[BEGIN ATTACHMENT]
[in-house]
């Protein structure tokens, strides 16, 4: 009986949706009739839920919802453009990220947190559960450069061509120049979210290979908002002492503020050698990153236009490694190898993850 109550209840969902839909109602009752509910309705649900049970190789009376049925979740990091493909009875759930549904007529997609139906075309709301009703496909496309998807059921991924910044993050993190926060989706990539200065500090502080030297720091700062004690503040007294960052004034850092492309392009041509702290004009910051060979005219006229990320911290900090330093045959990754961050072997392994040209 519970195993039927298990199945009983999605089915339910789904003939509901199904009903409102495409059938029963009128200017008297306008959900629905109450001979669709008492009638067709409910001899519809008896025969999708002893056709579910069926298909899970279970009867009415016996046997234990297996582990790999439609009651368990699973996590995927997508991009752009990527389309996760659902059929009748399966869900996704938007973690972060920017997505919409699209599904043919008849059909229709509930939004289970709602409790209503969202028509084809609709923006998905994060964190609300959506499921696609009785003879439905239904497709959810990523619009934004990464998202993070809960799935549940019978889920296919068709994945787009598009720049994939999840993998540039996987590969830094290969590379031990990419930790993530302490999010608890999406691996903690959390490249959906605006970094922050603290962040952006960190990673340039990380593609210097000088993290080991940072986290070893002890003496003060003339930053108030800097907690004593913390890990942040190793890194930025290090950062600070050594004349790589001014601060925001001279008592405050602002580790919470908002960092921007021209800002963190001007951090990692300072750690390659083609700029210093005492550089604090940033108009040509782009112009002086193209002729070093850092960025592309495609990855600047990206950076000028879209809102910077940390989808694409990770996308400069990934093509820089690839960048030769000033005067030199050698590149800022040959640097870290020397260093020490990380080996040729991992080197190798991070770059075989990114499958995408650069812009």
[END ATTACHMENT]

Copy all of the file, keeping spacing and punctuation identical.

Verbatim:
[in-house]
């Protein structure tokens, strides 16, 4: 009986949706009739839920919802453009990220947190559960450069061509120049979210290979908002002492503020050698990153236009490694190898993850 109550209840969902839909109602009752509910309705649900049970190789009376049925979740990091493909009875759930549904007529997609139906075309709301009703496909496309998807059921991924910044993050993190926060989706990539200065500090502080030297720091700062004690503040007294960052004034850092492309392009041509702290004009910051060979005219006229990320911290900090330093045959990754961050072997392994040209 519970195993039927298990199945009983999605089915339910789904003939509901199904009903409102495409059938029963009128200017008297306008959900629905109450001979669709008492009638067709409910001899519809008896025969999708002893056709579910069926298909899970279970009867009415016996046997234990297996582990790999439609009651368990699973996590995927997508991009752009990527389309996760659902059929009748399966869900996704938007973690972060920017997505919409699209599904043919008849059909229709509930939004289970709602409790209503969202028509084809609709923006998905994060964190609300959506499921696609009785003879439905239904497709959810990523619009934004990464998202993070809960799935549940019978889920296919068709994945787009598009720049994939999840993998540039996987590969830094290969590379031990990419930790993530302490999010608890999406691996903690959390490249959906605006970094922050603290962040952006960190990673340039990380593609210097000088993290080991940072986290070893002890003496003060003339930053108030800097907690004593913390890990942040190793890194930025290090950062600070050594004349790589001014601060925001001279008592405050602002580790919470908002960092921007021209800002963190001007951090990692300072750690390659083609700029210093005492550089604090940033108009040509782009112009002086193209002729070093850092960025592309495609990855600047990206950076000028879209809102910077940390989808694409990770996308400069990934093509820089690839960048030769000033005067030199050698590149800022040959640097870290020397260093020490990380080996040729991992080197190798991070770059075989990114499958995408650069812009």